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Archive for Wednesday, May 14, 2008

Goodell: Spygate matter closed

NFL commissioner meets with ex-Pats video assistant

Former New England Patriots videotape operator Matt Walsh, left, arrives at NFL headquarters for a meeting with commissioner Roger Goodell. Walsh and Goodell talked Tuesday in New York.

Former New England Patriots videotape operator Matt Walsh, left, arrives at NFL headquarters for a meeting with commissioner Roger Goodell. Walsh and Goodell talked Tuesday in New York.

May 14, 2008

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— Former Patriots video assistant Matt Walsh disclosed no new rules violations in the Spygate scandal during his meeting with NFL commissioner Roger Goodell or in the tapes that the league released Tuesday.

The clips, shown after Walsh's nearly 31â2-hour meeting with Goodell, cut between shots of opposing coaches sending in signals and the play that followed.

"The fundamental information that Matt provided was consistent with what we disciplined the Patriots for last fall," said Goodell, who didn't anticipate punishing the team any further.

The most scandalous part of the tapes shown before Goodell's news conference had nothing to do with stealing signals - it was several minutes of close-ups of San Diego Chargers cheerleaders in 2002.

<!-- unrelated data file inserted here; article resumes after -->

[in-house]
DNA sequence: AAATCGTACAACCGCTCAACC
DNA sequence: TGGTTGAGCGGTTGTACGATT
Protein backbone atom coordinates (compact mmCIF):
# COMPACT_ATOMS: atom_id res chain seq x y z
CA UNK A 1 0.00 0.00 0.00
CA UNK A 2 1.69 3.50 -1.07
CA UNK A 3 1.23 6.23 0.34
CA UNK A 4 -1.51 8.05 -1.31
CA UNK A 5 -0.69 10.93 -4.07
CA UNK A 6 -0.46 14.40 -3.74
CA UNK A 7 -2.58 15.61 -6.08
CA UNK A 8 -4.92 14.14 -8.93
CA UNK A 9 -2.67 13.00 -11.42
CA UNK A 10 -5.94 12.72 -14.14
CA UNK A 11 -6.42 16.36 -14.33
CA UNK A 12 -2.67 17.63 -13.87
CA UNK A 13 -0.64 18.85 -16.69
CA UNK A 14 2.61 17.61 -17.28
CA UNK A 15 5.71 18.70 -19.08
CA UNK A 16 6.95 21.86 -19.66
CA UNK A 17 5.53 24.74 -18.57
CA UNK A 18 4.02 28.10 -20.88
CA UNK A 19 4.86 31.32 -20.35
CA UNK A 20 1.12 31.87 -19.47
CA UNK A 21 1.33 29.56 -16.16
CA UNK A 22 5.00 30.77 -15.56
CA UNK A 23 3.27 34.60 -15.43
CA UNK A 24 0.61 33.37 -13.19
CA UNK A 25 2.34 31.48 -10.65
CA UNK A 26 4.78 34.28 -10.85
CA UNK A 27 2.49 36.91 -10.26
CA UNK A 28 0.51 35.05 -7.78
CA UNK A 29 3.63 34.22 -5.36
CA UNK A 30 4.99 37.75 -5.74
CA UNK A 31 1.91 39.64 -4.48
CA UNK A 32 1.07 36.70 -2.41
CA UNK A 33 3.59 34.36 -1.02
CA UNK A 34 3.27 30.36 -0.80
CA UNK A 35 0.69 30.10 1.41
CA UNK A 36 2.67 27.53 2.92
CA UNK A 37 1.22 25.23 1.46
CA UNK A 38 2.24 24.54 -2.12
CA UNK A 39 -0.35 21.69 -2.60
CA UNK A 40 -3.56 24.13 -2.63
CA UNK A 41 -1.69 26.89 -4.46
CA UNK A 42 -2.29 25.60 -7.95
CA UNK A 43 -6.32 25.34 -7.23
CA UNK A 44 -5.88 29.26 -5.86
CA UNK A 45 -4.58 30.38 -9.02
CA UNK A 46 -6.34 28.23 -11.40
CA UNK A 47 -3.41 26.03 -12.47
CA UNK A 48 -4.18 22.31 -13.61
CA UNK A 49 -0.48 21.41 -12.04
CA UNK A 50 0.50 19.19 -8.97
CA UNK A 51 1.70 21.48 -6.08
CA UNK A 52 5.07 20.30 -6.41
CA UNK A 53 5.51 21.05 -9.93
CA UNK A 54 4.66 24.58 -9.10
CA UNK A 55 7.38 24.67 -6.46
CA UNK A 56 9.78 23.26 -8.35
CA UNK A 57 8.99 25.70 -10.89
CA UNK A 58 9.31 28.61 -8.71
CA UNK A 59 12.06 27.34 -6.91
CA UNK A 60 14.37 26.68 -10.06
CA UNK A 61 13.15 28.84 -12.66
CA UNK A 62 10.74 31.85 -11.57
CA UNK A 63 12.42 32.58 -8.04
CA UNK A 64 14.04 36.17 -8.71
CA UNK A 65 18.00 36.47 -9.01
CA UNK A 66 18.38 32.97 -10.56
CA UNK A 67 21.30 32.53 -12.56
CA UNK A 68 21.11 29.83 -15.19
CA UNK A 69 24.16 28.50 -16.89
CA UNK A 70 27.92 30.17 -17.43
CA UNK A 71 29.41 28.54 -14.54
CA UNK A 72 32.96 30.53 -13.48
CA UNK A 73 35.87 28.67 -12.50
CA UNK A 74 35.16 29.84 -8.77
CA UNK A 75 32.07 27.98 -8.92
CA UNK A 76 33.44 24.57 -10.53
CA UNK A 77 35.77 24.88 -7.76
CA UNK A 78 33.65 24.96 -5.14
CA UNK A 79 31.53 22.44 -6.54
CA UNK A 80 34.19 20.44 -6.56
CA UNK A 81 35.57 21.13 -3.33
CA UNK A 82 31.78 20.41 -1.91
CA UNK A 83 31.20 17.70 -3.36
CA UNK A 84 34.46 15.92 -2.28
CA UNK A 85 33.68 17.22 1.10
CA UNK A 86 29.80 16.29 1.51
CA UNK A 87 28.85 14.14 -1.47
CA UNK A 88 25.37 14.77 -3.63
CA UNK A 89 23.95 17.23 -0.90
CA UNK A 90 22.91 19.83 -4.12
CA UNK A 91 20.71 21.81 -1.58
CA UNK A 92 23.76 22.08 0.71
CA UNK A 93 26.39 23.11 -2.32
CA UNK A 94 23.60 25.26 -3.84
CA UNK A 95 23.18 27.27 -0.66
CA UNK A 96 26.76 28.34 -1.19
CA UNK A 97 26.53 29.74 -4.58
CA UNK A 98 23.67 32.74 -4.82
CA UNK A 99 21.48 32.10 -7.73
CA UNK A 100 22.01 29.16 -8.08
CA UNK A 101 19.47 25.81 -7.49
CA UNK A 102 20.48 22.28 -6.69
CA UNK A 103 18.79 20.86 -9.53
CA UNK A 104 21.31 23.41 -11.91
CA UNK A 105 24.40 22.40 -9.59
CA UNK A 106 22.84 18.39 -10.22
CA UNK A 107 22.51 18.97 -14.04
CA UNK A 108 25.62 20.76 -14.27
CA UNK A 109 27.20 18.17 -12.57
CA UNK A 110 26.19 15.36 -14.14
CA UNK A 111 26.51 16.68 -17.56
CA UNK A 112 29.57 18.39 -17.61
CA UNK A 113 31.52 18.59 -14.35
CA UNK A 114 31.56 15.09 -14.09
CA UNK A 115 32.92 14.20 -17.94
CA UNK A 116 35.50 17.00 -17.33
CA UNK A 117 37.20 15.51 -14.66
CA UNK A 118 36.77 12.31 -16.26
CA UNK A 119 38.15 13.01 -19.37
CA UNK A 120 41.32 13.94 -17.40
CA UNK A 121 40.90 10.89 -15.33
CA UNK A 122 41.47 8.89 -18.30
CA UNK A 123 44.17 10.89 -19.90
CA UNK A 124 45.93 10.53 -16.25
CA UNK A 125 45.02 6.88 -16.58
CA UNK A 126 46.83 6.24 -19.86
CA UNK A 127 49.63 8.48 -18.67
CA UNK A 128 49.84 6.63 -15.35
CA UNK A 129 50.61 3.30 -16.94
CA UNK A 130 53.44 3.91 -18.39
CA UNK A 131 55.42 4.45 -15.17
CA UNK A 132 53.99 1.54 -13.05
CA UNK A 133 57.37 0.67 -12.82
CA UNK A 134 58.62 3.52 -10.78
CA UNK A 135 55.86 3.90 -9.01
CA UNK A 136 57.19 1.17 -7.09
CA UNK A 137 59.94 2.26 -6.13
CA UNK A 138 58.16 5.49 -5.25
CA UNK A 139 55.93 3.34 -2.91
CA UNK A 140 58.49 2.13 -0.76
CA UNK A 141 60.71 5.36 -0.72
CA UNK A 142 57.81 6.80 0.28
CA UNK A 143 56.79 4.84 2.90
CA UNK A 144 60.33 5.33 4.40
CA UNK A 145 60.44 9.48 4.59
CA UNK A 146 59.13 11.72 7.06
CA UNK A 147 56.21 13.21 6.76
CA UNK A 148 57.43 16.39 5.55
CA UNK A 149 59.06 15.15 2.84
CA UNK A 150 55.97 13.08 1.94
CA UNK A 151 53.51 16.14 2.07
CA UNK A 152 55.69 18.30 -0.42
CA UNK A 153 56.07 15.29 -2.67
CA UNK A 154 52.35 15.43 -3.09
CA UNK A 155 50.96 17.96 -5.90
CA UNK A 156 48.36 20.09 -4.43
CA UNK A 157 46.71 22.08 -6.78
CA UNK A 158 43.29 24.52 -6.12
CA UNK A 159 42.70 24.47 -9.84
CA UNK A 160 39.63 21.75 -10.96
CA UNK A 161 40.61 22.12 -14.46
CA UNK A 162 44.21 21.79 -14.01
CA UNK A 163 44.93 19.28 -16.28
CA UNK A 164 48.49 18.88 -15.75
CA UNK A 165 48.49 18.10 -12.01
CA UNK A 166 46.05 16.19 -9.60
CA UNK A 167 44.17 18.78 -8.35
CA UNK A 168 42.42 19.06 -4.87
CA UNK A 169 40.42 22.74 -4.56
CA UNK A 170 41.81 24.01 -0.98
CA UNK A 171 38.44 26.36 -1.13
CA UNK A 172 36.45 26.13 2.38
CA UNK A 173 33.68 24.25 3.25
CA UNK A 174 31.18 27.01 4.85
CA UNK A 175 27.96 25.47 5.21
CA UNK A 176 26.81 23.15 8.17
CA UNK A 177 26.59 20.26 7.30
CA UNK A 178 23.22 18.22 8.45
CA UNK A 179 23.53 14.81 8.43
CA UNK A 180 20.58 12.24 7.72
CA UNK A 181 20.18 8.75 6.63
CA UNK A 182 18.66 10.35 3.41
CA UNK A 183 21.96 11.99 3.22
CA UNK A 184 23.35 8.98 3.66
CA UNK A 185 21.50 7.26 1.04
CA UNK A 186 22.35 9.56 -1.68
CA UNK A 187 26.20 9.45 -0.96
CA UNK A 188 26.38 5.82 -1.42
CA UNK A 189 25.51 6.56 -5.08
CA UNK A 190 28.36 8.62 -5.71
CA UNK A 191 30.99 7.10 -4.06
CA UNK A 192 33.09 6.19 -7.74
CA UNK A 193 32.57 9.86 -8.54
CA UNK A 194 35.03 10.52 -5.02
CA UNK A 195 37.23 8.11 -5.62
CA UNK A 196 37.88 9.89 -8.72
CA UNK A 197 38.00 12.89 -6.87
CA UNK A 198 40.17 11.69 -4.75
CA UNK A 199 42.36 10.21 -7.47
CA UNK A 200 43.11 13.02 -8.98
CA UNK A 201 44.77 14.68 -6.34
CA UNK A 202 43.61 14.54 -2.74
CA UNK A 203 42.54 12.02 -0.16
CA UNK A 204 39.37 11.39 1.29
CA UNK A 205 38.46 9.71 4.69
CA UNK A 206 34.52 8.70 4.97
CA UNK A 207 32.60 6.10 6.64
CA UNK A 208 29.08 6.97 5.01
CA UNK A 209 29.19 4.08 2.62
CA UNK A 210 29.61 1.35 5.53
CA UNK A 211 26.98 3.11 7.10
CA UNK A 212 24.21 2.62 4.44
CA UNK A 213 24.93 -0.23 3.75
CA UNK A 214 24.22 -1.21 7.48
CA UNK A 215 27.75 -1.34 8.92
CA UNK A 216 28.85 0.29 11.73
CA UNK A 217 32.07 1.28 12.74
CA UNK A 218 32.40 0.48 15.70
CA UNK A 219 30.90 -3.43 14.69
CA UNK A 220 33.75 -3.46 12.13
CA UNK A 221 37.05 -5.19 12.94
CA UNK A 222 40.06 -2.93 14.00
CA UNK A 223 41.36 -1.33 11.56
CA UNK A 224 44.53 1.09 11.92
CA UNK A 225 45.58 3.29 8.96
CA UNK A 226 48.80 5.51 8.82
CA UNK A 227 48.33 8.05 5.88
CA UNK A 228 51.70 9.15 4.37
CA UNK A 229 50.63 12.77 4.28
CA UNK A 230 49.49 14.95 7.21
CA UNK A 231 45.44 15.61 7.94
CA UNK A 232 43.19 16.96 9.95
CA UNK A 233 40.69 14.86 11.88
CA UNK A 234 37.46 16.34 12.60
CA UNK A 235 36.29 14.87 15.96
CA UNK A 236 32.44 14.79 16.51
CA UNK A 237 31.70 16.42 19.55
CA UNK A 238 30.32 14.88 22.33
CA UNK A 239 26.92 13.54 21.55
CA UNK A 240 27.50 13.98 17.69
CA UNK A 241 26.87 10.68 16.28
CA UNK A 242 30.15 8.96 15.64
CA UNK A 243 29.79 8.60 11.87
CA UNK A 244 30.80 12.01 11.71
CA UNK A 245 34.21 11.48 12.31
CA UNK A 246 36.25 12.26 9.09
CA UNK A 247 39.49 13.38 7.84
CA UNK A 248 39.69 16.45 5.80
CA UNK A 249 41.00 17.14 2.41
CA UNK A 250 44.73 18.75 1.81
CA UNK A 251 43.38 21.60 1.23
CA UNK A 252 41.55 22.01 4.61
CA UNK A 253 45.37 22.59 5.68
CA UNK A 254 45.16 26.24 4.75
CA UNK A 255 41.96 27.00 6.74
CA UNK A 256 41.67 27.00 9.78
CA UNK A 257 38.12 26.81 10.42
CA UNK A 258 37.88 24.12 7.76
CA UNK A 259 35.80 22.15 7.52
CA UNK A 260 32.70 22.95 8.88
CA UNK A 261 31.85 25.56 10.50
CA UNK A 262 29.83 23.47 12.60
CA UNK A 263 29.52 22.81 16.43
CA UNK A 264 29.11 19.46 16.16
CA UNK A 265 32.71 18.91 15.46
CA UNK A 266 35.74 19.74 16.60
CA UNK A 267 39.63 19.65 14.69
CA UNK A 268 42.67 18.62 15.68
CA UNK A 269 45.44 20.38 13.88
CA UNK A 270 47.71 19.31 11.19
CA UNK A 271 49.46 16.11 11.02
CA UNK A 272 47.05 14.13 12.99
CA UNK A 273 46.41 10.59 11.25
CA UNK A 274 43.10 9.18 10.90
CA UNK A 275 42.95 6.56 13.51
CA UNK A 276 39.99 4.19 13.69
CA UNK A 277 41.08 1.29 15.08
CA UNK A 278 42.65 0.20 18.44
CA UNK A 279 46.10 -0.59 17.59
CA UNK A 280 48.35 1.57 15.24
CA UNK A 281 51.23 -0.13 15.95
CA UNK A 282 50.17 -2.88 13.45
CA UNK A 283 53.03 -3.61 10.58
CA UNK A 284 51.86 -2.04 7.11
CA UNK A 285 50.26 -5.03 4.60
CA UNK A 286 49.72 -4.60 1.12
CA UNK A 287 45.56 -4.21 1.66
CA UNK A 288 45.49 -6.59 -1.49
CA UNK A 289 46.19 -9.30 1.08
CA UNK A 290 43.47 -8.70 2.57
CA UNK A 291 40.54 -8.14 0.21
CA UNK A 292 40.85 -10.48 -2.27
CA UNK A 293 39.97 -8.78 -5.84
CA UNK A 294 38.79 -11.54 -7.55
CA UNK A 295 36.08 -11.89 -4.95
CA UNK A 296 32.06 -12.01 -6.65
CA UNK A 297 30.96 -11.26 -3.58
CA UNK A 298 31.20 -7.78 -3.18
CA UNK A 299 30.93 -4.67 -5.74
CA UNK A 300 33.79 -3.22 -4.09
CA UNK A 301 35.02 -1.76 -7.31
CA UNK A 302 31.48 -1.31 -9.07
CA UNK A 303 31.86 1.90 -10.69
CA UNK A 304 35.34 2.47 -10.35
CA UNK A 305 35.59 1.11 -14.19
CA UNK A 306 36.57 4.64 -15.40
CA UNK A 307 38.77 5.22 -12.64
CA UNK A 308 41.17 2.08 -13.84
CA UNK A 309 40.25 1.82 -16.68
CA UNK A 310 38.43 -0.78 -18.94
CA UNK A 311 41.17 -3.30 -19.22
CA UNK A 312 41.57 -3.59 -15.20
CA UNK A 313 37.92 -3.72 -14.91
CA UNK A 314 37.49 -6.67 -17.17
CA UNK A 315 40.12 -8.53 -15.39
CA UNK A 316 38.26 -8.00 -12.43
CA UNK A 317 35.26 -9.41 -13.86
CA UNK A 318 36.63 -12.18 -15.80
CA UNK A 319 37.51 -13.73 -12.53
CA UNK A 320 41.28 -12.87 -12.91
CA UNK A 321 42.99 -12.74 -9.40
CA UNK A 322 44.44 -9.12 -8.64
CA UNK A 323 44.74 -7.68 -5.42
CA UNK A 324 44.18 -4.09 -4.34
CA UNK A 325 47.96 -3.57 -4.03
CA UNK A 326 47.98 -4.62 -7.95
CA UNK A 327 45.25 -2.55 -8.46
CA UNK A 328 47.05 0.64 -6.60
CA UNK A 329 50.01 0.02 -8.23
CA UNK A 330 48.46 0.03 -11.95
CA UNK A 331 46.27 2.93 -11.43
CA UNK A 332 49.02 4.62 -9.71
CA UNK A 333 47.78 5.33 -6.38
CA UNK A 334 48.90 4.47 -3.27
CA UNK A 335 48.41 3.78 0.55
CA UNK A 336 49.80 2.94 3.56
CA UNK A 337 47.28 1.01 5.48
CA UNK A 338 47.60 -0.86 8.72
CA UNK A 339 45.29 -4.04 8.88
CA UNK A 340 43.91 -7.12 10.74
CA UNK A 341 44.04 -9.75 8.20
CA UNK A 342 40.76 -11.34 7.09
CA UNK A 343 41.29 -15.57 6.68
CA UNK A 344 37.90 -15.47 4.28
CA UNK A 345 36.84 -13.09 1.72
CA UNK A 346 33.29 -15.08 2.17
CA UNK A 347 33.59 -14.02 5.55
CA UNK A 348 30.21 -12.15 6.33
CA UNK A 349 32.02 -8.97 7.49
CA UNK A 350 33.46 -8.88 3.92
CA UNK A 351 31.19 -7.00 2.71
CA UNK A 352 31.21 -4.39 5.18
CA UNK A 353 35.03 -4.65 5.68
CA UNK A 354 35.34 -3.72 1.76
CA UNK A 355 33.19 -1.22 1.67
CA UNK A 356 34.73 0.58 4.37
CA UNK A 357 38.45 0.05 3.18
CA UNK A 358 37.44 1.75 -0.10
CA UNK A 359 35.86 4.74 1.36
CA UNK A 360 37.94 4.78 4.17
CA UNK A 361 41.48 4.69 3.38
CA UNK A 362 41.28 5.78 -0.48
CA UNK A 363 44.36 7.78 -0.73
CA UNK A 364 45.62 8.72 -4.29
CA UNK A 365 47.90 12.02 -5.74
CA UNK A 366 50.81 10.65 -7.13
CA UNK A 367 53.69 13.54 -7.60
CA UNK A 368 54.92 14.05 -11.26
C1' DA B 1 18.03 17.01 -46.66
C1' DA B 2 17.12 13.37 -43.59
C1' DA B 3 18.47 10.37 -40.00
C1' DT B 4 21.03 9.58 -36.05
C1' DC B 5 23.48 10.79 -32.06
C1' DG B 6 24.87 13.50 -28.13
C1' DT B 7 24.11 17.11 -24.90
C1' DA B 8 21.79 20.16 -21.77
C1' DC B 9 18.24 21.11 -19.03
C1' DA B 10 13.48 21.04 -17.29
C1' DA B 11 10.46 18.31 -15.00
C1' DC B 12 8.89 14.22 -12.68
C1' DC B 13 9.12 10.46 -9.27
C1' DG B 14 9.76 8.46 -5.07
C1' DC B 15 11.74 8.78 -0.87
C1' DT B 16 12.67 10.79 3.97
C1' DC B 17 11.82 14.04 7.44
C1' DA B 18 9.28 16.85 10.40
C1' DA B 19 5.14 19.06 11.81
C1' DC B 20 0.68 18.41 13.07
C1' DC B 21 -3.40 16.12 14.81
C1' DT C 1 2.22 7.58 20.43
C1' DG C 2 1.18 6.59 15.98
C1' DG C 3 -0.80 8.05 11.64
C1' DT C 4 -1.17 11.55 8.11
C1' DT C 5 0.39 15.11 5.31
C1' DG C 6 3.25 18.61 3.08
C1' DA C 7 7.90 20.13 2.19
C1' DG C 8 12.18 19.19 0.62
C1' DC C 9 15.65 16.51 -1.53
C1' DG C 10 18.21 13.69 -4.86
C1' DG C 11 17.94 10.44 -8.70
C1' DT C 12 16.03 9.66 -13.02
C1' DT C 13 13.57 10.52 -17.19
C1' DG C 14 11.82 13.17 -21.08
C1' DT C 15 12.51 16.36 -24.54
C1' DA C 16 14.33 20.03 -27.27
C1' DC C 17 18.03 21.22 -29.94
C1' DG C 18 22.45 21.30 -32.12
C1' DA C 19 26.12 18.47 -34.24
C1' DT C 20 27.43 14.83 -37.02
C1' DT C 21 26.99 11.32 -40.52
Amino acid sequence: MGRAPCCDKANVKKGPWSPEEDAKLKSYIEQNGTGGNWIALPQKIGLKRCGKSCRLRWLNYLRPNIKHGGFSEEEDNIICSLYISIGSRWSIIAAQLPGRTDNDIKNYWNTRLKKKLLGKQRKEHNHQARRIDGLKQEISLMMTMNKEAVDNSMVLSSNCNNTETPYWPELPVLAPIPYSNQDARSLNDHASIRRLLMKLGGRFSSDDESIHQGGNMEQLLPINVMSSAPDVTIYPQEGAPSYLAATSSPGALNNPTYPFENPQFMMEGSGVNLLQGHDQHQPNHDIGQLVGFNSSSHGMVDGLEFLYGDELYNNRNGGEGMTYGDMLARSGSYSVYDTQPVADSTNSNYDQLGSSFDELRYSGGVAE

Walsh did not comment after leaving the NFL offices. He next headed to Washington for a meeting with Sen. Arlen Specter, arriving at 2 p.m. for that session. Specter, the senior Republican on the Senate Judiciary Committee, has been critical of the NFL's handling of the investigation.

Specter postponed his news conference to today after his meeting with Walsh ran long.

The Spygate investigation began after the NFL confiscated tapes from a Patriots employee who recorded the New York Jets' defensive signals from the sideline during the 2007 opener. New England coach Bill Belichick was fined $500,000, while the team was fined $250,000 and forced to forfeit its 2008 first-round draft choice.

Asked if he considered the matter closed, Goodell said, "As I stand before you today, and having met with Matt Walsh and more than 50 other people, I don't know where else I would turn."

Walsh had no knowledge of anybody with the Patriots taping the Rams' final walkthrough leading up to the 2002 Super Bowl, Goodell said. The Boston Herald reported in February that an unidentified employee illegally recorded the walkthrough before New England, a two-touchdown underdog, upset St. Louis, 20-17.

"For the past three-and-a-half months, we have been defending ourselves against assumptions made based on an unsubstantiated report rather than on facts or evidence," the Patriots said in a statement.

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